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SpaceX fuels Falcon 9 rocket; Dragon to arrive next month

Posted: August 16, 2011

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SpaceX tested its next Falcon 9 rocket during a major countdown rehearsal Monday, loading propellant into the two-stage launcher and validating improvements made to the company's Cape Canaveral launch pad before liftoff as soon as Nov. 30.

The third Falcon 9 rocket sits on the launch pad. Credit: Kyle Cothern/SpaceX
The practice countdown, also known as a wet dress rehearsal, put the Falcon 9 rocket, the launch pad and control teams through drills to get ready for launch day.

The dress rehearsal included most countdown procedures before simulating an abort at T-minus 1 second.

The Falcon 9's first stage arrived at Cape Canaveral in April, followed by the launcher's second stage in July. Workers assembled the stages inside a hangar at Cape Canaveral's Complex 40 before rolling the booster out to the pad for Monday's countdown test.

SpaceX says engineers have upgraded the seaside launch pad since the Falcon 9's previous launch in December 2010, including adding new liquid oxygen pumps to reduce the fueling time from 90 minutes to less than 30 minutes. The improvement will streamline the Falcon 9 countdown for the next launch.

The mission's payload, the first full-up Dragon spacecraft, will be shipped to Cape Canaveral in early September, according to Kirstin Grantham, a company spokesperson.

The Dragon is currently undergoing final environmental testing and assembly at SpaceX headquarters in Hawthorne, Calif.

Workers prepare the Dragon spacecraft for thermal vacuum testing. Credit: Roger Gilbertson/SpaceX
The 15-story Falcon 9 rocket is due to blast off Nov. 30 with the Dragon cargo capsule bound for the International Space Station. It will be the first launch to the complex in NASA's partnership with the commercial space industry to develop and test private spacecraft to deliver supplies to the million-pound laboratory.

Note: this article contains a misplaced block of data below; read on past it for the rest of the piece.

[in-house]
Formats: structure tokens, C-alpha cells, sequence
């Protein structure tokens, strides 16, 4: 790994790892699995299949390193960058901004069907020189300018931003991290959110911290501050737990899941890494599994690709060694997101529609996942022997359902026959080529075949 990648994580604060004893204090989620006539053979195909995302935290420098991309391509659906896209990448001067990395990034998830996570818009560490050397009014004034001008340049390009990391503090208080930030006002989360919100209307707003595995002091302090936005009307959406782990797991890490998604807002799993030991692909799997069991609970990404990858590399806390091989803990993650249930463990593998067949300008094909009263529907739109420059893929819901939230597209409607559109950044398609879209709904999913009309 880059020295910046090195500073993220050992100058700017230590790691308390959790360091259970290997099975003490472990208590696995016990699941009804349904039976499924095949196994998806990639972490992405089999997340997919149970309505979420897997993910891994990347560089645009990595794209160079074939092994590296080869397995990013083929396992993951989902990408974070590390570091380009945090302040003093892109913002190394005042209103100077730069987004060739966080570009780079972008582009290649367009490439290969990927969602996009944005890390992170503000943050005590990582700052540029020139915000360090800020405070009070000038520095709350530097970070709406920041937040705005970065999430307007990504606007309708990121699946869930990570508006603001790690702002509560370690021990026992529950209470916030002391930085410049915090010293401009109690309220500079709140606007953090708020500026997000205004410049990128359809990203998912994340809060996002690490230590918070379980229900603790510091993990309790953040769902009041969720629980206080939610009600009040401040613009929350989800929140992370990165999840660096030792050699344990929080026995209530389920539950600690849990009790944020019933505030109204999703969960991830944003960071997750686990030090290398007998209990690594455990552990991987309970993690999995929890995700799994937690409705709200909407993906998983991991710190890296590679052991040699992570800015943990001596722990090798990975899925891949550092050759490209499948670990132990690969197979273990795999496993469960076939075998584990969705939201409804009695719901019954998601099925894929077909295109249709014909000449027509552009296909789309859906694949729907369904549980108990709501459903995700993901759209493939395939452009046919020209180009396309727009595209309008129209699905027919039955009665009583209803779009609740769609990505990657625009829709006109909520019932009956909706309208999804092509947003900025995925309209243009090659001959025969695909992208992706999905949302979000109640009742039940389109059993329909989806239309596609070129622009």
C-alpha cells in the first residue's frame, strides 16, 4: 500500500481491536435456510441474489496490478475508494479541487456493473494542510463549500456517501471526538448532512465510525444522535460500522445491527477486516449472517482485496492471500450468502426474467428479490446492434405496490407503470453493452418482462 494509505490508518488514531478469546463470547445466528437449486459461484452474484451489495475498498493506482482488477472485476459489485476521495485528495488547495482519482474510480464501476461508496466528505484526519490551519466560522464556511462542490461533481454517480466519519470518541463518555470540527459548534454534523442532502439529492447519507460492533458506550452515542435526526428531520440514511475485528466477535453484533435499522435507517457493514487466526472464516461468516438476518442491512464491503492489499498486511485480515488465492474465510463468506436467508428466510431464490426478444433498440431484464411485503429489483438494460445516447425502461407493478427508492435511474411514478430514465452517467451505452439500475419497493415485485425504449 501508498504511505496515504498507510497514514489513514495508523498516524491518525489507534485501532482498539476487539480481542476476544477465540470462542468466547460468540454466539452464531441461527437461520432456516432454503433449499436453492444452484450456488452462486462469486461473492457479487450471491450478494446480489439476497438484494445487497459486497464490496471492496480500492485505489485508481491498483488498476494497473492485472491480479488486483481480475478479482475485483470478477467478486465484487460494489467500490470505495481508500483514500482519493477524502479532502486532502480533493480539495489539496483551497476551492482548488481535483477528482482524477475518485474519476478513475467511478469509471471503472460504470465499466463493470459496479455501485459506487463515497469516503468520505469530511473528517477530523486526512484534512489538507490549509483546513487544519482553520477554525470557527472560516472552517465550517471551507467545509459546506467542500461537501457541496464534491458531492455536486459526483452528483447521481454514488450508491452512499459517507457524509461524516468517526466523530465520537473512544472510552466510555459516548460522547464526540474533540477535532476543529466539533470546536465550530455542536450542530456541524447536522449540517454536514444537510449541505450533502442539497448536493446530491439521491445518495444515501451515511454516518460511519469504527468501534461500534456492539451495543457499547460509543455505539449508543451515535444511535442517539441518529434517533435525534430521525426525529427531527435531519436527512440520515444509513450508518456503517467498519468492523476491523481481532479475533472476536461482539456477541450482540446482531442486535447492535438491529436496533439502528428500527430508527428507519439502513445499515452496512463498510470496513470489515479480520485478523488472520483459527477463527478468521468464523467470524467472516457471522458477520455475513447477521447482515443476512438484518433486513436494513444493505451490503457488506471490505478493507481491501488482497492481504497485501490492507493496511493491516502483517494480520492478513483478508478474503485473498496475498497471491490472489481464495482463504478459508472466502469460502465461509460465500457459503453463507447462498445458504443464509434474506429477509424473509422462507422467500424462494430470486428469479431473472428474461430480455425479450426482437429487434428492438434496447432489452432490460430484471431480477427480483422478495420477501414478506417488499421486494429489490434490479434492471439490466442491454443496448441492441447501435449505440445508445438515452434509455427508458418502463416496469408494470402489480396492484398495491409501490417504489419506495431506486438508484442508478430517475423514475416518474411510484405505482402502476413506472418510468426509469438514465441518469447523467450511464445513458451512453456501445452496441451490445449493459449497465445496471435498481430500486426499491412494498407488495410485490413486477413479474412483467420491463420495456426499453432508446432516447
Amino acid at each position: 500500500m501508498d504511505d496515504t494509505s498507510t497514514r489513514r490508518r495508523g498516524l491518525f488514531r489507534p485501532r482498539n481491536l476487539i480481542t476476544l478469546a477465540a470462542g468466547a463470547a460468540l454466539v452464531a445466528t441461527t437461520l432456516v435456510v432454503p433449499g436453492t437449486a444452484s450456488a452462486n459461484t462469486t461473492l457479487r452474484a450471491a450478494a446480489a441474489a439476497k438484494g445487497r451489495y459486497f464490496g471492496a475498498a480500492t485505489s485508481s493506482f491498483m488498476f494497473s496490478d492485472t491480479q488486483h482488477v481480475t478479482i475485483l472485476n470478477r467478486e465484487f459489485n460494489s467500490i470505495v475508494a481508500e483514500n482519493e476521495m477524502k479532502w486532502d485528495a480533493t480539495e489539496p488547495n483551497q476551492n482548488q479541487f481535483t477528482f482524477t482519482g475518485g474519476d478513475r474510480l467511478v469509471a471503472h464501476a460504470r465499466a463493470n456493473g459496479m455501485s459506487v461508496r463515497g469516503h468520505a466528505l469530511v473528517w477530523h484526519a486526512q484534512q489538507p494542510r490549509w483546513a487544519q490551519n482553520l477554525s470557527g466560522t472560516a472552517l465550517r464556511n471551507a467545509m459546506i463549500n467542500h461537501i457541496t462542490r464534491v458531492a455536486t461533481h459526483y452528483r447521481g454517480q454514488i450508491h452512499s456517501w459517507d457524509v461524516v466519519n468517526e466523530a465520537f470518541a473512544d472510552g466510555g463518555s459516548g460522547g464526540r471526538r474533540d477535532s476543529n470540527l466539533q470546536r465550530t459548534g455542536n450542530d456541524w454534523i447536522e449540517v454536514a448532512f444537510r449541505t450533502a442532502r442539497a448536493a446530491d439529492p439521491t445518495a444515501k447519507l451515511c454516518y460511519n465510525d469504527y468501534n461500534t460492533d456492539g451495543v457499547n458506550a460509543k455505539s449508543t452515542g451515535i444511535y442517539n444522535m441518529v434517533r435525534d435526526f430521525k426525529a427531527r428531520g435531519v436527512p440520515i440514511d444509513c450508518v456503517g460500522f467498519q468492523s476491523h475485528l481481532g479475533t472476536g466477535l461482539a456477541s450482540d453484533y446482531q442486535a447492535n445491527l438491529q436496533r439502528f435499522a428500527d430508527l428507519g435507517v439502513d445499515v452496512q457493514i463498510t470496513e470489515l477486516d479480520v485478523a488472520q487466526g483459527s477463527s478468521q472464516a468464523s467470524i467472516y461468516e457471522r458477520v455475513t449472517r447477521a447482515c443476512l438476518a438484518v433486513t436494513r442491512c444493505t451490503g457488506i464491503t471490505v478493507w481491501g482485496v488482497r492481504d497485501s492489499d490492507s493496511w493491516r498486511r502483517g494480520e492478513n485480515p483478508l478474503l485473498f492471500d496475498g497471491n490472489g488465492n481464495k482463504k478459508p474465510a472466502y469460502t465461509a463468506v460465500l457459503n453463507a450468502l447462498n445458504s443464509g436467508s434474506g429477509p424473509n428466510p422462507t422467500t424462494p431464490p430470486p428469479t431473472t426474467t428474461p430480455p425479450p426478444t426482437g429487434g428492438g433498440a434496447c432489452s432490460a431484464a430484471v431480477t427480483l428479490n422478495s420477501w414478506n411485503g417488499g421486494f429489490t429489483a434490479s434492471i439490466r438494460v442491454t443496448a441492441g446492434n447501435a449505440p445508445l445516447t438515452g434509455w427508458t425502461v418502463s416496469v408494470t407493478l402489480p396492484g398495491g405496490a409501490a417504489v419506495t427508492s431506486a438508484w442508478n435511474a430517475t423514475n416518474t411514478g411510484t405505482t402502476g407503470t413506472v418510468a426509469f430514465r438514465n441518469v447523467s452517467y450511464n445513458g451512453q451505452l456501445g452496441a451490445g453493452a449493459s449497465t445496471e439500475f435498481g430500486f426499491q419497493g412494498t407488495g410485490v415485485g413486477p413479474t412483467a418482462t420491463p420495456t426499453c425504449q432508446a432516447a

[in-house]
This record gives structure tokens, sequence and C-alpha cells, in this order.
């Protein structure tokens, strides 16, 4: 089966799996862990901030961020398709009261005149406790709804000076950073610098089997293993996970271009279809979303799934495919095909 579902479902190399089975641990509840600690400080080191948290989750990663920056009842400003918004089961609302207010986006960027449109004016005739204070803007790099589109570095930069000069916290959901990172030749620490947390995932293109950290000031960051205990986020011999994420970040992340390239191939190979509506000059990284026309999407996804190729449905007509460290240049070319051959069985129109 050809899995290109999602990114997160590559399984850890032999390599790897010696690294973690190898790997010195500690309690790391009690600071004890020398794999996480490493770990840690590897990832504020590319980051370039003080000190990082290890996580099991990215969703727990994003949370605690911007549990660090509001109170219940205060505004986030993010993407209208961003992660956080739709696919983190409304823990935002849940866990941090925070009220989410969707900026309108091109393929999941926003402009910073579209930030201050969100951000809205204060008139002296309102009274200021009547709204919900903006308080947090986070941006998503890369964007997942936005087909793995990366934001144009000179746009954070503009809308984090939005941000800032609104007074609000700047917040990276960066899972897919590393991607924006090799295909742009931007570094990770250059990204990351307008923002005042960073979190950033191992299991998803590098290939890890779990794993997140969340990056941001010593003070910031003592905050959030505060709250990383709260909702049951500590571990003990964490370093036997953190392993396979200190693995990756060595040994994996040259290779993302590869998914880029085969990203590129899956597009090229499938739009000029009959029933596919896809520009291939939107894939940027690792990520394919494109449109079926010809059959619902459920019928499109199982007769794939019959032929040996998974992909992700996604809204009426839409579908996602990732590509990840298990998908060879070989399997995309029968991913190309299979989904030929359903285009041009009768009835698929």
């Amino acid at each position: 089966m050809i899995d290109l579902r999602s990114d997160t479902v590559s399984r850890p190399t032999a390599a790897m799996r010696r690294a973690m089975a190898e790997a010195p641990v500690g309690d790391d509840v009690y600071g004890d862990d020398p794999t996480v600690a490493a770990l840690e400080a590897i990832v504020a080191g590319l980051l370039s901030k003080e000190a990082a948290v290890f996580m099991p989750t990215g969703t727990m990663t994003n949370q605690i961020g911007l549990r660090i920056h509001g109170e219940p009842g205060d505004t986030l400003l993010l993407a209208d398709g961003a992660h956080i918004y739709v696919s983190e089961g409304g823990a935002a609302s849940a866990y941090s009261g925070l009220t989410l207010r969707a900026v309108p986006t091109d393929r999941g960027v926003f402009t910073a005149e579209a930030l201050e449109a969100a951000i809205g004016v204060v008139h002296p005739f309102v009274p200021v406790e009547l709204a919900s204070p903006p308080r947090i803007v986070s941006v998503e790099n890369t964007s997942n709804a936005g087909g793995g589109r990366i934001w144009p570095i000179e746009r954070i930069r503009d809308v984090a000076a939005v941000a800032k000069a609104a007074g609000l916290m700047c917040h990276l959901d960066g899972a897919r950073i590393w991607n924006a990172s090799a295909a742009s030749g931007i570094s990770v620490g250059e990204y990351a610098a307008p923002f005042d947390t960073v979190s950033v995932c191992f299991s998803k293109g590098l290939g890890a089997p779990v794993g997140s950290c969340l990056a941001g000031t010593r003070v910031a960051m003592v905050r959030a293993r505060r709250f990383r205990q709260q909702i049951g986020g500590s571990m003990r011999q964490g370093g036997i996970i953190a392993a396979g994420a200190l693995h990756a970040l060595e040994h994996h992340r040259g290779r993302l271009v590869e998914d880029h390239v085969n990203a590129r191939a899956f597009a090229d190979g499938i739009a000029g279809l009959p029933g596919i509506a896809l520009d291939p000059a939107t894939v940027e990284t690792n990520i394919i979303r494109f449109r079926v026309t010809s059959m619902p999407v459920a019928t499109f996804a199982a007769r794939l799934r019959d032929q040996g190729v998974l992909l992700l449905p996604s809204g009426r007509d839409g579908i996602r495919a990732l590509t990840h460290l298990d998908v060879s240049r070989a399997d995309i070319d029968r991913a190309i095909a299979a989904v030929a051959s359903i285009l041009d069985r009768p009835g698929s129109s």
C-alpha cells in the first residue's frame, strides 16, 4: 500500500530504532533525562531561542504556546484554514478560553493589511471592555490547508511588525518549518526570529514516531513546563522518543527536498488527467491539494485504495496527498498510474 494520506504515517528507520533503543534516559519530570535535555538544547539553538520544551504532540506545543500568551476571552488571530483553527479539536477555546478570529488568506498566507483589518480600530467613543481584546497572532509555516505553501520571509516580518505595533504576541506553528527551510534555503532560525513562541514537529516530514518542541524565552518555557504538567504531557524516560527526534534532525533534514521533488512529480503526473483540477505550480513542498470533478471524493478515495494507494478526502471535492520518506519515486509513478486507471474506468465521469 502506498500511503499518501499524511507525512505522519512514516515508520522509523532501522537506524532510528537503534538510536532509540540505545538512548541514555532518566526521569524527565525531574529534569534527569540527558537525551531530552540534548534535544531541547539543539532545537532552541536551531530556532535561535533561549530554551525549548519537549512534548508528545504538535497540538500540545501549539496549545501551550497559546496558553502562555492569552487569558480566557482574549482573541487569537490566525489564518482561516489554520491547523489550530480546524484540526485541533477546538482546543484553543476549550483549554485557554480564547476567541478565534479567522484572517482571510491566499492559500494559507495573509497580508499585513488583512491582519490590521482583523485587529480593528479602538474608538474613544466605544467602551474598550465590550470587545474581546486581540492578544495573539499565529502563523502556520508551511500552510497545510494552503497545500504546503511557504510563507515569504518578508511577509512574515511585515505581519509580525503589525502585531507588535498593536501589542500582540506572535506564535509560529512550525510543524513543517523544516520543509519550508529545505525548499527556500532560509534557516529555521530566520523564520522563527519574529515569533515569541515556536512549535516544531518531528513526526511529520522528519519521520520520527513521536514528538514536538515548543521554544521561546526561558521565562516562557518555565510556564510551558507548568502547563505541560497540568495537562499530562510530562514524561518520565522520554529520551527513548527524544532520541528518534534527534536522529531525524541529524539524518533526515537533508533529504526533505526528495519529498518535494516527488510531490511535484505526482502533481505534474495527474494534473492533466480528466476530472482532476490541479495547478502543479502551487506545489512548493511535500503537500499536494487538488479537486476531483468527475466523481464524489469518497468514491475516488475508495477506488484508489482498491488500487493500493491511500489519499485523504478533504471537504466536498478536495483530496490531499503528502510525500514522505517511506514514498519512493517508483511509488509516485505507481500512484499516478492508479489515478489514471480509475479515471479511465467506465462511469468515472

The upcoming flight will be the first Dragon with an operational service module, including a full complement of engines, extra fuel tanks and solar panels to generate electricity. The December test flight, which lasted about three hours, operated entirely on battery power and didn't need as much propellant as a mission to the space station.

For the last flight, the unpressurized trunk stayed attached to the Falcon 9's second stage in orbit. Only the retrievable Dragon capsule separted from the rocket.

The Falcon 9 rocket's inaugural launch in June 2010 was topped with a dummy Dragon capsule.

NASA tentatively approved SpaceX's request to combine the second and third in a series of three test flights of its Dragon spacecraft after a near-perfect demonstration mission in December. The space agency is withholding final judgment until engineers finish software testing and reviews of SpaceX's plans to launch two small commercial Orbcomm communications satellites on the same flight.

The rotation actuator of one of the Dragon spacecraft's solar array wings is tested on the ceiling of SpaceX headquarters in California. Credit: SpaceX
"Our team continues to work closely with NASA to resolve all questions and concerns," SpaceX said in an update posted on the company's website.

NASA is investing federal money into SpaceX and Orbital Sciences Corp. to develop spaceships to ferry supplies to the space station after the retirement of the space shuttle. Orbital Sciences plans the first test launch of its new Taurus 2 rocket in December, followed by flights to the space station in 2012.

If NASA permits SpaceX to launch Nov. 30, the Dragon capsule would reach the space station around Dec. 9. Once the capsule reaches a hold point just below the outpost, the lab's Canadian-built robot arm will reach out and grapple the cargo freighter, then transfer Dragon to a docking port.

It would stay at the space station for a few weeks, deliver some non-essential cargo in its pressurized cabin, then return to Earth via a splashdown in the Pacific Ocean.